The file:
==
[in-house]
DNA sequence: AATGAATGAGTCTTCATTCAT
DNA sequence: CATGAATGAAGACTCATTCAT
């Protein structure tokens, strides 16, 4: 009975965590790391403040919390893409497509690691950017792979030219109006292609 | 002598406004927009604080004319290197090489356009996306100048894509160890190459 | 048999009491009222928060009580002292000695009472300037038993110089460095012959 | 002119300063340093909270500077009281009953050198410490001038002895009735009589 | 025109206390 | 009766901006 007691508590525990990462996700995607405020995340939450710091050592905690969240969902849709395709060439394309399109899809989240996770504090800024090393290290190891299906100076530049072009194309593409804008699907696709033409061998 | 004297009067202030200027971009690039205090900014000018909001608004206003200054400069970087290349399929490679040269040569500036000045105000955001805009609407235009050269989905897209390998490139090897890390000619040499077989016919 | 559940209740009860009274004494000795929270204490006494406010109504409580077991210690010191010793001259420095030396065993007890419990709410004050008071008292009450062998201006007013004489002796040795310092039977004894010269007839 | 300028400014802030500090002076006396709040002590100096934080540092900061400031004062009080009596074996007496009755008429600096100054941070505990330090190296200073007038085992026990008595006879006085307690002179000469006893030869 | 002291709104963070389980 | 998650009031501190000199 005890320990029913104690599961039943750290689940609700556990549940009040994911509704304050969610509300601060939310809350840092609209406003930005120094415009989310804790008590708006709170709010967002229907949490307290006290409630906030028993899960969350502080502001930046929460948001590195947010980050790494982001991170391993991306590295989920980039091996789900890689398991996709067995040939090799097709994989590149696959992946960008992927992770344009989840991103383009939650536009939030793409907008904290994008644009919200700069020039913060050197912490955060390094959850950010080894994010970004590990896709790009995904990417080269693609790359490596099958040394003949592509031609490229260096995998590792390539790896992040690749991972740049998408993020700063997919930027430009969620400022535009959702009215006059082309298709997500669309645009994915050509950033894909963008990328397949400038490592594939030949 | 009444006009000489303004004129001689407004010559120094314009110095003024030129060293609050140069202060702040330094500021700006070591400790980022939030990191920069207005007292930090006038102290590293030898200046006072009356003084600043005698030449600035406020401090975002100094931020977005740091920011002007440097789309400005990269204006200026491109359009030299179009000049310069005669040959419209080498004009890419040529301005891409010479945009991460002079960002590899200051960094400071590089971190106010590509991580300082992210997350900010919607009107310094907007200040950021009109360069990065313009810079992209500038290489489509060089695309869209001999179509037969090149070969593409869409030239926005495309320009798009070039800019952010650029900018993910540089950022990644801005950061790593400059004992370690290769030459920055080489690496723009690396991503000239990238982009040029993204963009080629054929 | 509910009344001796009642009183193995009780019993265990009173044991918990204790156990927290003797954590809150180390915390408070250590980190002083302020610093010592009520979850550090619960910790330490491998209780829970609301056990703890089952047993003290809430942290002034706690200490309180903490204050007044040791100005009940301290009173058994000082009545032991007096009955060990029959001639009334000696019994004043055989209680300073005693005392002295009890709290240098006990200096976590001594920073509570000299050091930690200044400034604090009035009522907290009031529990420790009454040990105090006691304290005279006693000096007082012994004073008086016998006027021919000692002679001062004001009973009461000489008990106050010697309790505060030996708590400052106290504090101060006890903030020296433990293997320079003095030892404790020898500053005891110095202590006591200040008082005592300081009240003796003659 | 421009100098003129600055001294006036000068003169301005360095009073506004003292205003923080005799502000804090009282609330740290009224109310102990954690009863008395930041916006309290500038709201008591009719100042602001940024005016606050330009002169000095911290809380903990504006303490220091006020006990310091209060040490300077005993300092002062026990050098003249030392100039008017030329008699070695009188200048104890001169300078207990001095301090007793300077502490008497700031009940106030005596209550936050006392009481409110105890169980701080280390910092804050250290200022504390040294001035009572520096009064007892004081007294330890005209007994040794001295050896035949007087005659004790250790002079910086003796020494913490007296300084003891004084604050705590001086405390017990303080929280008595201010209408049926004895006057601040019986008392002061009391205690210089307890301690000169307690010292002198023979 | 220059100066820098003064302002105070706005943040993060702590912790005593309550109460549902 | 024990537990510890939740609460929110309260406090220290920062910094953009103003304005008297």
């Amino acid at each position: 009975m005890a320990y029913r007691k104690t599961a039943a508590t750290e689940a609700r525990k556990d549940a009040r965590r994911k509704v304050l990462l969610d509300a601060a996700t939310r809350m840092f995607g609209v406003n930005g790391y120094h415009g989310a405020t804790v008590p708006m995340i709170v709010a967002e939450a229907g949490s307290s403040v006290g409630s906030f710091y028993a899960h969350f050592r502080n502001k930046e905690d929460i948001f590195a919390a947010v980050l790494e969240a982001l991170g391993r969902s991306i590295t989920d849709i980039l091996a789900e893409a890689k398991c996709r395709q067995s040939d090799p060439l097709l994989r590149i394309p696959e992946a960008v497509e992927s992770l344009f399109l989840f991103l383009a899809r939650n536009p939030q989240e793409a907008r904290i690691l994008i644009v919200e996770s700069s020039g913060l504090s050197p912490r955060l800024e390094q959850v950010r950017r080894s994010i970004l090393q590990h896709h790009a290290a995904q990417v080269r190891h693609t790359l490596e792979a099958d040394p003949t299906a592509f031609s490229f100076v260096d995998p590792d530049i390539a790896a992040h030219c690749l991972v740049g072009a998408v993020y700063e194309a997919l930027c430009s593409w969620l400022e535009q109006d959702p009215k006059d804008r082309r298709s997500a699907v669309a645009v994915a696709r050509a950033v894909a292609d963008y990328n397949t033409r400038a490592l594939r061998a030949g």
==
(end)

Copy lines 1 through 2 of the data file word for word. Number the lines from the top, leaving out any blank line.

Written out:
[in-house]
DNA sequence: AATGAATGAGTCTTCATTCAT